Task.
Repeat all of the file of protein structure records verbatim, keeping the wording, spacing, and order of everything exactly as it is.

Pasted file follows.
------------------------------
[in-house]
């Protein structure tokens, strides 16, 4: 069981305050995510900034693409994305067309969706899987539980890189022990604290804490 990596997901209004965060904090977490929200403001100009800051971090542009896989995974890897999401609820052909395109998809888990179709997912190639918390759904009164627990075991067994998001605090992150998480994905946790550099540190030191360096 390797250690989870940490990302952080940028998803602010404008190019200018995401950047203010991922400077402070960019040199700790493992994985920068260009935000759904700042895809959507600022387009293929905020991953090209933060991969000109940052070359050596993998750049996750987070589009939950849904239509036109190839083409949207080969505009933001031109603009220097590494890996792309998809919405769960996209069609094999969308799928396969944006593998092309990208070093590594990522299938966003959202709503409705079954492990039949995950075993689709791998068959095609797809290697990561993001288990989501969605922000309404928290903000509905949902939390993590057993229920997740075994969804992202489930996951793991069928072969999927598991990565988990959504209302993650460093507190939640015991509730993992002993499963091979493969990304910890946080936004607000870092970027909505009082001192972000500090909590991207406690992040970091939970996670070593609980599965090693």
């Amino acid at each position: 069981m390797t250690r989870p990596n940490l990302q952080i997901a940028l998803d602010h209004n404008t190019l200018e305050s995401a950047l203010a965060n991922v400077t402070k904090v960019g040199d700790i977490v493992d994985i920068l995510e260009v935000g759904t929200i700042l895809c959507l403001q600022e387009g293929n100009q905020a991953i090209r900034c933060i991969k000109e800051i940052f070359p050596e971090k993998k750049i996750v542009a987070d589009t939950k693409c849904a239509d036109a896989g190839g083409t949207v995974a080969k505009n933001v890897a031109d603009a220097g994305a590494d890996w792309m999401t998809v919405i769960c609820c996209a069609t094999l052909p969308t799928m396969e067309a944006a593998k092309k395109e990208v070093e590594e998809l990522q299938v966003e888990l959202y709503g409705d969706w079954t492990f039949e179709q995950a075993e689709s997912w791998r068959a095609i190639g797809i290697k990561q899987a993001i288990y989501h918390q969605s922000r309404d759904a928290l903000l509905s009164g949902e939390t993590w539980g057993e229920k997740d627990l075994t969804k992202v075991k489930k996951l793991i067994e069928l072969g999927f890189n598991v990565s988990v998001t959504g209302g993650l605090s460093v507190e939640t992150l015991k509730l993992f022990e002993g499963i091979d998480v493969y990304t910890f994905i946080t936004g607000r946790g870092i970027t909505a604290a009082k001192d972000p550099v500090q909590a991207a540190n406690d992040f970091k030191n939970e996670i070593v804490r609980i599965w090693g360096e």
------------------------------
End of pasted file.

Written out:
[in-house]
């Protein structure tokens, strides 16, 4: 069981305050995510900034693409994305067309969706899987539980890189022990604290804490 990596997901209004965060904090977490929200403001100009800051971090542009896989995974890897999401609820052909395109998809888990179709997912190639918390759904009164627990075991067994998001605090992150998480994905946790550099540190030191360096 390797250690989870940490990302952080940028998803602010404008190019200018995401950047203010991922400077402070960019040199700790493992994985920068260009935000759904700042895809959507600022387009293929905020991953090209933060991969000109940052070359050596993998750049996750987070589009939950849904239509036109190839083409949207080969505009933001031109603009220097590494890996792309998809919405769960996209069609094999969308799928396969944006593998092309990208070093590594990522299938966003959202709503409705079954492990039949995950075993689709791998068959095609797809290697990561993001288990989501969605922000309404928290903000509905949902939390993590057993229920997740075994969804992202489930996951793991069928072969999927598991990565988990959504209302993650460093507190939640015991509730993992002993499963091979493969990304910890946080936004607000870092970027909505009082001192972000500090909590991207406690992040970091939970996670070593609980599965090693």
């Amino acid at each position: 069981m390797t250690r989870p990596n940490l990302q952080i997901a940028l998803d602010h209004n404008t190019l200018e305050s995401a950047l203010a965060n991922v400077t402070k904090v960019g040199d700790i977490v493992d994985i920068l995510e260009v935000g759904t929200i700042l895809c959507l403001q600022e387009g293929n100009q905020a991953i090209r900034c933060i991969k000109e800051i940052f070359p050596e971090k993998k750049i996750v542009a987070d589009t939950k693409c849904a239509d036109a896989g190839g083409t949207v995974a080969k505009n933001v890897a031109d603009a220097g994305a590494d890996w792309m999401t998809v919405i769960c609820c996209a069609t094999l052909p969308t799928m396969e067309a944006a593998k092309k395109e990208v070093e590594e998809l990522q299938v966003e888990l959202y709503g409705d969706w079954t492990f039949e179709q995950a075993e689709s997912w791998r068959a095609i190639g797809i290697k990561q899987a993001i288990y989501h918390q969605s922000r309404d759904a928290l903000l509905s009164g949902e939390t993590w539980g057993e229920k997740d627990l075994t969804k992202v075991k489930k996951l793991i067994e069928l072969g999927f890189n598991v990565s988990v998001t959504g209302g993650l605090s460093v507190e939640t992150l015991k509730l993992f022990e002993g499963i091979d998480v493969y990304t910890f994905i946080t936004g607000r946790g870092i970027t909505a604290a009082k001192d972000p550099v500090q909590a991207a540190n406690d992040f970091k030191n939970e996670i070593v804490r609980i599965w090693g360096e």